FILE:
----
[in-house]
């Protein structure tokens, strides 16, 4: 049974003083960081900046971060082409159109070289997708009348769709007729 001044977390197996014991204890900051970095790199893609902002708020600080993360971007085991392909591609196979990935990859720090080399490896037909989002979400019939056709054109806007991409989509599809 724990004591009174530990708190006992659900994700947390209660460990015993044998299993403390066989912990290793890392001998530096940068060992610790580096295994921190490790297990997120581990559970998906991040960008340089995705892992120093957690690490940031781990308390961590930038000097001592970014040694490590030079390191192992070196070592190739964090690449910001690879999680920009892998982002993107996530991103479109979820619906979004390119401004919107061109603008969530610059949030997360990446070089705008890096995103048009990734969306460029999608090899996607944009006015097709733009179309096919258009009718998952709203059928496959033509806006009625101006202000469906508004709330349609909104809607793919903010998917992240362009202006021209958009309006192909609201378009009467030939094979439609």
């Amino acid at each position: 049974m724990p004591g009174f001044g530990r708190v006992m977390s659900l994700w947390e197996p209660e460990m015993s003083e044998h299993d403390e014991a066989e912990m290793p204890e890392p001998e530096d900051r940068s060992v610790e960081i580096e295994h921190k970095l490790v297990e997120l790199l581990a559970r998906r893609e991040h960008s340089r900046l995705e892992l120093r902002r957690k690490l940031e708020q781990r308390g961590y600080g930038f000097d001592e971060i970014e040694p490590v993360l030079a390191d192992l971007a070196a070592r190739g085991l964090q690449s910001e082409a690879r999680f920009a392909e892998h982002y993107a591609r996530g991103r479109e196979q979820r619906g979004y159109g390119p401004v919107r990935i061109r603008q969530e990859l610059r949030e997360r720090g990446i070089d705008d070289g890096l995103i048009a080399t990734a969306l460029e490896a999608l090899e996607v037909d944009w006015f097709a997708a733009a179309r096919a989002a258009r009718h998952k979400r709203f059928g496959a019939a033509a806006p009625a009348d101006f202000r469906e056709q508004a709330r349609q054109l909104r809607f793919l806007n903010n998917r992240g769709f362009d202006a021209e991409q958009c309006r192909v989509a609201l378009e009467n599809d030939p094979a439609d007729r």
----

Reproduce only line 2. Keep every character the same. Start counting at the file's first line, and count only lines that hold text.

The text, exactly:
């Protein structure tokens, strides 16, 4: 049974003083960081900046971060082409159109070289997708009348769709007729 001044977390197996014991204890900051970095790199893609902002708020600080993360971007085991392909591609196979990935990859720090080399490896037909989002979400019939056709054109806007991409989509599809 724990004591009174530990708190006992659900994700947390209660460990015993044998299993403390066989912990290793890392001998530096940068060992610790580096295994921190490790297990997120581990559970998906991040960008340089995705892992120093957690690490940031781990308390961590930038000097001592970014040694490590030079390191192992070196070592190739964090690449910001690879999680920009892998982002993107996530991103479109979820619906979004390119401004919107061109603008969530610059949030997360990446070089705008890096995103048009990734969306460029999608090899996607944009006015097709733009179309096919258009009718998952709203059928496959033509806006009625101006202000469906508004709330349609909104809607793919903010998917992240362009202006021209958009309006192909609201378009009467030939094979439609």